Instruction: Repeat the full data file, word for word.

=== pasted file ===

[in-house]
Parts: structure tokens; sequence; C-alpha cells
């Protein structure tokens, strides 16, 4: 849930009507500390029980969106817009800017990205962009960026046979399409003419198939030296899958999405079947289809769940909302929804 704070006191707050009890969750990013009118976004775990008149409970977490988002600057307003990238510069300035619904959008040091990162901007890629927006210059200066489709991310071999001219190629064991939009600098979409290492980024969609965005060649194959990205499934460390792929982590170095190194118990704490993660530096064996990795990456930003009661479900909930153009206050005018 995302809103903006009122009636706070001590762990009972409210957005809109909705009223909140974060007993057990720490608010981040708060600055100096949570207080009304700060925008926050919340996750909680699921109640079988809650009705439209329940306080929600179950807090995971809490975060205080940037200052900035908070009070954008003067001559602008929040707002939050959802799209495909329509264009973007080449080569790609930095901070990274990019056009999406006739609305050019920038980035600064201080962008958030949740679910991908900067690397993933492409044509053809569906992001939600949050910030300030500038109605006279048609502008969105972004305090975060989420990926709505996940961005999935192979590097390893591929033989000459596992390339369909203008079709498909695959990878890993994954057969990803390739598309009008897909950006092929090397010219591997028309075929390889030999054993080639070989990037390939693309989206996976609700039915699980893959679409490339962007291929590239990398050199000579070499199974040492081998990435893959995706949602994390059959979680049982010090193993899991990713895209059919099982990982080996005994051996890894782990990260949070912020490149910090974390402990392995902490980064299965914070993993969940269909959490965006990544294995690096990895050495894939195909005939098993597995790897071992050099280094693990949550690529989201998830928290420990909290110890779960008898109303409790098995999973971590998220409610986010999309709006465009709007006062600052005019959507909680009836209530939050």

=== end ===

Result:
[in-house]
Parts: structure tokens; sequence; C-alpha cells
């Protein structure tokens, strides 16, 4: 849930009507500390029980969106817009800017990205962009960026046979399409003419198939030296899958999405079947289809769940909302929804 704070006191707050009890969750990013009118976004775990008149409970977490988002600057307003990238510069300035619904959008040091990162901007890629927006210059200066489709991310071999001219190629064991939009600098979409290492980024969609965005060649194959990205499934460390792929982590170095190194118990704490993660530096064996990795990456930003009661479900909930153009206050005018 995302809103903006009122009636706070001590762990009972409210957005809109909705009223909140974060007993057990720490608010981040708060600055100096949570207080009304700060925008926050919340996750909680699921109640079988809650009705439209329940306080929600179950807090995971809490975060205080940037200052900035908070009070954008003067001559602008929040707002939050959802799209495909329509264009973007080449080569790609930095901070990274990019056009999406006739609305050019920038980035600064201080962008958030949740679910991908900067690397993933492409044509053809569906992001939600949050910030300030500038109605006279048609502008969105972004305090975060989420990926709505996940961005999935192979590097390893591929033989000459596992390339369909203008079709498909695959990878890993994954057969990803390739598309009008897909950006092929090397010219591997028309075929390889030999054993080639070989990037390939693309989206996976609700039915699980893959679409490339962007291929590239990398050199000579070499199974040492081998990435893959995706949602994390059959979680049982010090193993899991990713895209059919099982990982080996005994051996890894782990990260949070912020490149910090974390402990392995902490980064299965914070993993969940269909959490965006990544294995690096990895050495894939195909005939098993597995790897071992050099280094693990949550690529989201998830928290420990909290110890779960008898109303409790098995999973971590998220409610986010999309709006465009709007006062600052005019959507909680009836209530939050």